“These findings argue for a renaissance in spinal fluid sampling. Since MRI has entered clinical practice the number of lumbar punctures done to diagnose MS has plummeted. I think these data suggest we should relook at this practice. Why? We only have one opportunity to get the diagnosis of MS correct and that is early in the course of the disease in the so-called diagnostic phase. A lumbar puncture helps exclude MS mimics and provides prognostic information that may affect decision making around DMTs. It may also allow us to include this information in our registers so that we can explore the course of OCB-ve and OCB+ve MS in more detail and assess whether or not they respond differently to DMTs.”

“This post is very technical; if you don’t understand it I am prepared to do a short google hangout to explain it further. Please let me know if it does not make sense.”

“In conclusion and to stop me rambling on about a topic close to my heart, I can’t stress how important the issue of OCBs is to the field of MS.”

Ferreiraa et al.  Multiple sclerosis patients lacking oligoclonal bands in the cerebrospinal fluid have less global and regional brain atrophy. Journal of Neuroimmunology, online 26 June 2014.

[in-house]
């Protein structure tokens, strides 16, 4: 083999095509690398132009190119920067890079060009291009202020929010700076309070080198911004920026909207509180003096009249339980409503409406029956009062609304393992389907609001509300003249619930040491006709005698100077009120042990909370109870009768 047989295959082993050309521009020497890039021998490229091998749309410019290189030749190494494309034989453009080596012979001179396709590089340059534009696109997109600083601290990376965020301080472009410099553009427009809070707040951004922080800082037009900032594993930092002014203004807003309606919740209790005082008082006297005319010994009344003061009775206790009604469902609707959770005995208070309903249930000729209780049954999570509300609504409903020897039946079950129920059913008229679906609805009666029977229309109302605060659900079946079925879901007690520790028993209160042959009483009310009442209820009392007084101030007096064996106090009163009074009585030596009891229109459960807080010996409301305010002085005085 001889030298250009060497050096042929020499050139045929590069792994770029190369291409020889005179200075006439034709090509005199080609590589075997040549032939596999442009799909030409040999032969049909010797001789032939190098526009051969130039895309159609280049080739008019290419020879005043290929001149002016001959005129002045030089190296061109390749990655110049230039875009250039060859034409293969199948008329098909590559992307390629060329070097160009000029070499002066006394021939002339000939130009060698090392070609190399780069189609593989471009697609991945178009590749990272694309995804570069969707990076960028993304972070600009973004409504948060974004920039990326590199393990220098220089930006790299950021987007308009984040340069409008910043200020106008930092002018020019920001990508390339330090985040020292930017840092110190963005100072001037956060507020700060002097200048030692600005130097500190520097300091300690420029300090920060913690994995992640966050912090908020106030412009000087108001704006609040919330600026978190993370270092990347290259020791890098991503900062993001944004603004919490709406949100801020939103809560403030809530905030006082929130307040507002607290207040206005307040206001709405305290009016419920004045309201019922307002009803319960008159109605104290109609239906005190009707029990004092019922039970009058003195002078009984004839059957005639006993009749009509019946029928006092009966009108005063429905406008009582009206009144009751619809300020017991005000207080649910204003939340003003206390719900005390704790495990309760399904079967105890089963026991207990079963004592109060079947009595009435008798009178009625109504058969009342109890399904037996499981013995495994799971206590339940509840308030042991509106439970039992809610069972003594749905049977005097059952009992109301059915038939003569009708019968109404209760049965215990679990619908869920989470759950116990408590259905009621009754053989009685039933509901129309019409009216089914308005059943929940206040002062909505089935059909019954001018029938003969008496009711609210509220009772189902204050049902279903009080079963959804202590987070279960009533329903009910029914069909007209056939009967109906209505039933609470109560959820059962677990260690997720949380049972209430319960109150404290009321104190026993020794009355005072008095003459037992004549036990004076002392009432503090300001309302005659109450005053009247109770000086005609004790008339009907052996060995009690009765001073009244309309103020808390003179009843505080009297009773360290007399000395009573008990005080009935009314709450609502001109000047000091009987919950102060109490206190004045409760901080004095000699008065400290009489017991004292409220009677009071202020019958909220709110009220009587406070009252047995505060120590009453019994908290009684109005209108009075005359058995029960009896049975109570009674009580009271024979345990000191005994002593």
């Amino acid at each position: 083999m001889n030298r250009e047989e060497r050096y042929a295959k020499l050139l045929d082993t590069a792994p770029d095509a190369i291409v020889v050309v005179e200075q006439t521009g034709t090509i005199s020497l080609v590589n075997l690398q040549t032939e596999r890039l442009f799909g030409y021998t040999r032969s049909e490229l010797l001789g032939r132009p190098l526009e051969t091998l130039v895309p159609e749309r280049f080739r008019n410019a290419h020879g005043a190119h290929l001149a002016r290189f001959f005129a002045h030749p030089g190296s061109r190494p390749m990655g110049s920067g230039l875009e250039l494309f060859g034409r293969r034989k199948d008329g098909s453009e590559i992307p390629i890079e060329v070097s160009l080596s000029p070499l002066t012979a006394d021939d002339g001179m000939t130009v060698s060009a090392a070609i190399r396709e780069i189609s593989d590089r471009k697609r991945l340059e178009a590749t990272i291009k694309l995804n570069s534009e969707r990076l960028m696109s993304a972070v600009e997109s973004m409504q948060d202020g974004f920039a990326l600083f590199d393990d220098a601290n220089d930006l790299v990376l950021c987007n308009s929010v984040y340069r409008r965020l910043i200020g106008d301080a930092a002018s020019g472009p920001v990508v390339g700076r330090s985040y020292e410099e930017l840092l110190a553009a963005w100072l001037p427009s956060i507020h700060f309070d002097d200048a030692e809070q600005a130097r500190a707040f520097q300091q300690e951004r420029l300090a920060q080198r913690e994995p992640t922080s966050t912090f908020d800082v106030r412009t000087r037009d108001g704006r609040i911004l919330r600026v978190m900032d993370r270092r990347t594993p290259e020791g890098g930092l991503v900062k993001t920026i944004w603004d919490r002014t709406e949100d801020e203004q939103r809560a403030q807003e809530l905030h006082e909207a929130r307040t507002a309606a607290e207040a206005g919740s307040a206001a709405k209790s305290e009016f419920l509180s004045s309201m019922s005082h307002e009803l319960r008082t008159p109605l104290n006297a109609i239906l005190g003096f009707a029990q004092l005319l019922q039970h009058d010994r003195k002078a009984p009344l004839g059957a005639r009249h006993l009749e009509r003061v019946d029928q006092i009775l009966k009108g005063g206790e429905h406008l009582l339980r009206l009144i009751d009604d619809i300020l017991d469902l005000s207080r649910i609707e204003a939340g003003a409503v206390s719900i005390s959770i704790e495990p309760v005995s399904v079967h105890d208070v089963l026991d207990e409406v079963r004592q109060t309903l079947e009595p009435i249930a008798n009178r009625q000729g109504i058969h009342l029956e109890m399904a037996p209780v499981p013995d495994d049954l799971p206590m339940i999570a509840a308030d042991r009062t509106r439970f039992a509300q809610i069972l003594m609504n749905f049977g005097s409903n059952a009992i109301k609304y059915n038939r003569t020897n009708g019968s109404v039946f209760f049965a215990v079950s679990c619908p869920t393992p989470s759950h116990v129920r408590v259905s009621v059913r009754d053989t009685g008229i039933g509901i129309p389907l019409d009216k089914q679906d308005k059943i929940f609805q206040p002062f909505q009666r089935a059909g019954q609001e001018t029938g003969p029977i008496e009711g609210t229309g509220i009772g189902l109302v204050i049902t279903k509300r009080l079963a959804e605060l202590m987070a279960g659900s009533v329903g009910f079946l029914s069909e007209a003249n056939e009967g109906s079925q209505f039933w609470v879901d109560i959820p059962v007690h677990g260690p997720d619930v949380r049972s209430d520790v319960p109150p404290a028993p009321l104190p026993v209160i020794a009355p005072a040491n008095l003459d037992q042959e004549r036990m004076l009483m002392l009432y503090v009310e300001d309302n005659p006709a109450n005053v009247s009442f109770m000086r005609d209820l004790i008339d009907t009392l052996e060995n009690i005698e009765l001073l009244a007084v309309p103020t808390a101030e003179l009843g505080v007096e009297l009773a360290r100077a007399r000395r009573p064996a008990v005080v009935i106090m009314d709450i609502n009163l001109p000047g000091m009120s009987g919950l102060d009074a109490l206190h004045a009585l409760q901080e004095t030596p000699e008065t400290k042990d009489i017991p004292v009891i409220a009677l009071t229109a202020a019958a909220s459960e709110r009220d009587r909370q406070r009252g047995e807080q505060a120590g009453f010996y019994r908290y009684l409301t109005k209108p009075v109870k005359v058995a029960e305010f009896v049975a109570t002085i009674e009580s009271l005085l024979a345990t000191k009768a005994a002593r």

Background: To investigate whether MSers with and without CSF oligoclonal immunoglobulin G bands (OCB) differ in brain atrophy.

Methods: 28 OCB-negative and 35 OCB-positive MSers were included. 
Results: Larger volumes of total CSF and white matter (WM) lesions; smaller gray matter (GM) volume in the basal ganglia, diencephalon, cerebellum, and hippocampus; and smaller WM volume in corpus callosum, periventricular-deep WM, brainstem, and cerebellum, were observed in OCB-positives. 
Conclusions: OCB-negative MSers, known to differ genetically from OCB-positives, are characterized by less global and regional brain atrophy. This finding supports the notion that OCB-negative MS may represent a clinically relevant MS subgroup.

About the author

Prof G

Professor of Neurology, Barts & The London. MS & Preventive Neurology thinker, blogger, runner, vegetable gardener, husband, father, cook and wine & food lover.


  • Thanks for this. Weren't you going to use spinal taps in one of the progressive ms trials? Might the difference (ocb negative or positive) relate to a different virus?

    • Re: "spinal taps in one of the progressive ms trials."